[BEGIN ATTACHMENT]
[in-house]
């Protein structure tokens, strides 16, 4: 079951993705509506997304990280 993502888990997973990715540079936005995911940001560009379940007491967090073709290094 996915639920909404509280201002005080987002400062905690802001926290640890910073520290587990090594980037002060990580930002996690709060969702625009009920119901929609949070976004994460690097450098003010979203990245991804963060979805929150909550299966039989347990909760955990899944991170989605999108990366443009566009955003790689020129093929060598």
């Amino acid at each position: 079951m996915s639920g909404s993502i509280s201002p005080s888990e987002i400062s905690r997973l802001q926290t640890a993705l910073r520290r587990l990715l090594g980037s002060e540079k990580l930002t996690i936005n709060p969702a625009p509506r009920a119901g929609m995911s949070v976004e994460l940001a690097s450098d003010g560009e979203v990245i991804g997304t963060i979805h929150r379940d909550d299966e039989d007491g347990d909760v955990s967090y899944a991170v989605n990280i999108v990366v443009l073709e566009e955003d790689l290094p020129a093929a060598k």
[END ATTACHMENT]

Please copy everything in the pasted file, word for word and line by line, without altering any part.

[in-house]
């Protein structure tokens, strides 16, 4: 079951993705509506997304990280 993502888990997973990715540079936005995911940001560009379940007491967090073709290094 996915639920909404509280201002005080987002400062905690802001926290640890910073520290587990090594980037002060990580930002996690709060969702625009009920119901929609949070976004994460690097450098003010979203990245991804963060979805929150909550299966039989347990909760955990899944991170989605999108990366443009566009955003790689020129093929060598």
């Amino acid at each position: 079951m996915s639920g909404s993502i509280s201002p005080s888990e987002i400062s905690r997973l802001q926290t640890a993705l910073r520290r587990l990715l090594g980037s002060e540079k990580l930002t996690i936005n709060p969702a625009p509506r009920a119901g929609m995911s949070v976004e994460l940001a690097s450098d003010g560009e979203v990245i991804g997304t963060i979805h929150r379940d909550d299966e039989d007491g347990d909760v955990s967090y899944a991170v989605n990280i999108v990366v443009l073709e566009e955003d790689l290094p020129a093929a060598k």